Hope this helps:)
8th Apr 2007, 09:00 PM
I use dutch gag on my horse, and yes, with just one set of reins, but I do believe I am experienced enough to use it correctly. I use the snaffle ring for schooling (when he is too strong to be ridden in a regular loose ring snaffle), second ring for anything else. Don't think I have needed to use the third ring apart from trying what affect it would give.
I love the dutch gag, I can make pretty much any horse go well with it, but I can also easily see how it can be used wrong, and have seen it many times. I don't understand why so many let little kids use it, many of them have no idea what they are doing.
And in regards to the action of the bit, in my opinion it gives more poll pressure than lift, hence why I have had no trouble with my current horse who has a habit of rearing when panicked. Though like any bit, when pulled hard enough, it will make a horse rear regardless.
I think it might be a worth a shot to try it on yours, but that is of course up to you, also whether you want to try it with just one set of reins or two! I am not going to get into the conversation of which is the correct way of using the bit, as I have been told by my instructors that both are correct, just depends on preferance.
8th Apr 2007, 09:00 PM
thinking bout a kineton noseband with a snaffle maybe the pressure across his nose will be enough to pull him up, read on other sites about it quite useful for jumping and cross country to, and a snaffle wont harm his mouth ebay here i come...
8th Apr 2007, 09:03 PM
if he goes well in the pelham and the waterford snaffle stops him leaning why not try a waterford pelham and combine the 2??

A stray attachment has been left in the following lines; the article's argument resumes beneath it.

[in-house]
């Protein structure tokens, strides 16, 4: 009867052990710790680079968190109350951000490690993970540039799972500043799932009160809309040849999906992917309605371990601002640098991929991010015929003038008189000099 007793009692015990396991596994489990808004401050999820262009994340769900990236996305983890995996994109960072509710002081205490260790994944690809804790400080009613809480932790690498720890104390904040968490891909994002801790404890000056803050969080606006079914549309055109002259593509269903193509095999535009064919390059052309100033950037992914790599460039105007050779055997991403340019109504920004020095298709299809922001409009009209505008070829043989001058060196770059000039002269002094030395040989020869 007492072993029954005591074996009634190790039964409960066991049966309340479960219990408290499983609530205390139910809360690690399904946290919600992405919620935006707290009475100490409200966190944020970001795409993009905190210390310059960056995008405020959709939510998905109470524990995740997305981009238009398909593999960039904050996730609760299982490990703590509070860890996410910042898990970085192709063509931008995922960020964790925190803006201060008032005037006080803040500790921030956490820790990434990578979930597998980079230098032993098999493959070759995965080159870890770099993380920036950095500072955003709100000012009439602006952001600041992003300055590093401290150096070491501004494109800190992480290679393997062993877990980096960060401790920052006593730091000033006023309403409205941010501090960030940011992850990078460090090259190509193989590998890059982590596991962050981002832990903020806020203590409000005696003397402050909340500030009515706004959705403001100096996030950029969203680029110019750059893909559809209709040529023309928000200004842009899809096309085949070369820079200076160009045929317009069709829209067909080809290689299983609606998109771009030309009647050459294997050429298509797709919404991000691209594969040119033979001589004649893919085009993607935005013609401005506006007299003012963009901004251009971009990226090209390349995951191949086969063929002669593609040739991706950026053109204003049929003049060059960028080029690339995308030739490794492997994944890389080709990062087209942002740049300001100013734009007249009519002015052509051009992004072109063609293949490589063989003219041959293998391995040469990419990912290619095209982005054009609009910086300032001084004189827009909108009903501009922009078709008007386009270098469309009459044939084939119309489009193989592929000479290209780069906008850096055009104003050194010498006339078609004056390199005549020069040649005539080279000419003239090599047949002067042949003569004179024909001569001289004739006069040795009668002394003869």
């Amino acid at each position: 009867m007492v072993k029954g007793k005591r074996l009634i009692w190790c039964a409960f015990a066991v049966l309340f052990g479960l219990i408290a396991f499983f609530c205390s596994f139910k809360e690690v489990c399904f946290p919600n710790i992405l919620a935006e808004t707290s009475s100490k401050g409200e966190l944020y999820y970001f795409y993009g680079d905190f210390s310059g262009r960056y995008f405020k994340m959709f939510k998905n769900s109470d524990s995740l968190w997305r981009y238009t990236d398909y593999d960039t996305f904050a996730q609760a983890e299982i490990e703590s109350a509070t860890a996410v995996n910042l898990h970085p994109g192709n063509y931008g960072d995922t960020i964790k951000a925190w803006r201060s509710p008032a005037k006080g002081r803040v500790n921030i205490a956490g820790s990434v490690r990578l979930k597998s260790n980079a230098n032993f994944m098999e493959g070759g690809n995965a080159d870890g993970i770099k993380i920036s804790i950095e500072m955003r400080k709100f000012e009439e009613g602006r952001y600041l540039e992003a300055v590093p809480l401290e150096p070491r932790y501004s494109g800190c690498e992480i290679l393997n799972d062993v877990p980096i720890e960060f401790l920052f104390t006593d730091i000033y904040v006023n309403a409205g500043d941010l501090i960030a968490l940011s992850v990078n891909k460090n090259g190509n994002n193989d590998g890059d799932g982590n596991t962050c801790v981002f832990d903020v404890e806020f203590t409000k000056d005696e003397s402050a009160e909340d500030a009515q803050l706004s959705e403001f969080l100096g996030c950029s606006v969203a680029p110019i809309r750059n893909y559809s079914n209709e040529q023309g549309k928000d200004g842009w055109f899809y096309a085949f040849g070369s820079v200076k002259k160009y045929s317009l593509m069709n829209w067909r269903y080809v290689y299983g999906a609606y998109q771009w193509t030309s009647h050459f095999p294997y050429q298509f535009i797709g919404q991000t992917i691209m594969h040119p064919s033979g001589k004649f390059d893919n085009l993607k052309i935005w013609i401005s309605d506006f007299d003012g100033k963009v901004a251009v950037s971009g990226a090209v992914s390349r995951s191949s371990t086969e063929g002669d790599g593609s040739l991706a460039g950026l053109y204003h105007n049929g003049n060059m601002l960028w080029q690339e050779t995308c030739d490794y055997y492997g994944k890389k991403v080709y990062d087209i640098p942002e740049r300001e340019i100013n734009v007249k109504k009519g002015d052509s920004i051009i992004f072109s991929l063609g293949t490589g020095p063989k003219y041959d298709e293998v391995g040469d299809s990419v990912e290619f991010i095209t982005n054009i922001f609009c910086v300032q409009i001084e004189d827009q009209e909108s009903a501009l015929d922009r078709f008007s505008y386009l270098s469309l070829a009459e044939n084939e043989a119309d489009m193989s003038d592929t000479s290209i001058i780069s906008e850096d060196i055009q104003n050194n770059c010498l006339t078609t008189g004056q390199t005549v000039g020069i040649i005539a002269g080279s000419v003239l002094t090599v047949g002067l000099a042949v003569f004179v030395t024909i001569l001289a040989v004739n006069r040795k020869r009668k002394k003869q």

8th Apr 2007, 09:09 PM
will have a think could sell bits back to tack shop, thanks for suggestions its appreciated
8th Apr 2007, 10:01 PM
Good luck finding a kineton on ebay - I've been looking for ages!
Once you start looking at severe mouth peices with levage action added you're really going the wrong way - the amount of pain something like a 3 ring waterford can cause is horrible:(
It's not a case of he can't feel it - he's just decided not to listen. So when you start talking about 'stronger bits' your talking about causing so much discomfort that the horse is forced to take notice else his mouth is ripped to shreds. There is no bit that can physicall stop a horse, only ones that cause so much pain they don't have any other choice.
Something like a kineton changes the action completely to a different senstaion which may make they pay attention a bit more.
8th Apr 2007, 10:08 PM
How much does he respond to your seat? Some horses have strong bits in them and become 'dead' in the mouth because of such strength in the bit. Sometimes stronger bits arent the answer, but unfortunately you can only try it to see, and in some cases it can cause bad long-term effects.
I would do the same as what PL says, take the bit away and see how he responds to your seat and legs. Practise half-halting and slowing your rising when he rushes off. Ask your RI to work on this in lessons.
8th Apr 2007, 10:08 PM
well not keen on stronger bit nor even pelham, so willing to try kineton using a snaffle trial and error i suppose not so tempted bout strong bits except for what he is in now
8th Apr 2007, 10:19 PM
Have you tried riding in just a headcollar? What does he do? If you ride in the school the worse he can do is charge about till he's bored and if he doesn't you could start trying to school him a bit in a headcollar. You might be suprised about how well he responds, although steering tends to be a bit pants.